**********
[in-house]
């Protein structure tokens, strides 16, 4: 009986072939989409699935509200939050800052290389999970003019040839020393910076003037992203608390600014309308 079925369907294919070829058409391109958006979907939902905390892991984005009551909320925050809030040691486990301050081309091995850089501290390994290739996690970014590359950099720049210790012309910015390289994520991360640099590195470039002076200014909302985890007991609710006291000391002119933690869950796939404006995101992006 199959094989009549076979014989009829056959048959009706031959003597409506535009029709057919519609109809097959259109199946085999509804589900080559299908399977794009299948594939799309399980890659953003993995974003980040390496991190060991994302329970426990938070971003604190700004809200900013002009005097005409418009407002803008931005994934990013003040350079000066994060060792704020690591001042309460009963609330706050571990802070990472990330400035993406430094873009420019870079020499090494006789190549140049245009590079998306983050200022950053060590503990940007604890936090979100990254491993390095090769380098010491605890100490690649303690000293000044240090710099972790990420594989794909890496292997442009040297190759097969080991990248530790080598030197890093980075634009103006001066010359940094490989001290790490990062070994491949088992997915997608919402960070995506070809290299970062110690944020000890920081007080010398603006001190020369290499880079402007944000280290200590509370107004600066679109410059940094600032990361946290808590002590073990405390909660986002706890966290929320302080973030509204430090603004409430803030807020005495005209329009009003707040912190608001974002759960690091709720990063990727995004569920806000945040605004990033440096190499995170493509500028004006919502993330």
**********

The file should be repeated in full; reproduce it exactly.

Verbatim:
[in-house]
């Protein structure tokens, strides 16, 4: 009986072939989409699935509200939050800052290389999970003019040839020393910076003037992203608390600014309308 079925369907294919070829058409391109958006979907939902905390892991984005009551909320925050809030040691486990301050081309091995850089501290390994290739996690970014590359950099720049210790012309910015390289994520991360640099590195470039002076200014909302985890007991609710006291000391002119933690869950796939404006995101992006 199959094989009549076979014989009829056959048959009706031959003597409506535009029709057919519609109809097959259109199946085999509804589900080559299908399977794009299948594939799309399980890659953003993995974003980040390496991190060991994302329970426990938070971003604190700004809200900013002009005097005409418009407002803008931005994934990013003040350079000066994060060792704020690591001042309460009963609330706050571990802070990472990330400035993406430094873009420019870079020499090494006789190549140049245009590079998306983050200022950053060590503990940007604890936090979100990254491993390095090769380098010491605890100490690649303690000293000044240090710099972790990420594989794909890496292997442009040297190759097969080991990248530790080598030197890093980075634009103006001066010359940094490989001290790490990062070994491949088992997915997608919402960070995506070809290299970062110690944020000890920081007080010398603006001190020369290499880079402007944000280290200590509370107004600066679109410059940094600032990361946290808590002590073990405390909660986002706890966290929320302080973030509204430090603004409430803030807020005495005209329009009003707040912190608001974002759960690091709720990063990727995004569920806000945040605004990033440096190499995170493509500028004006919502993330």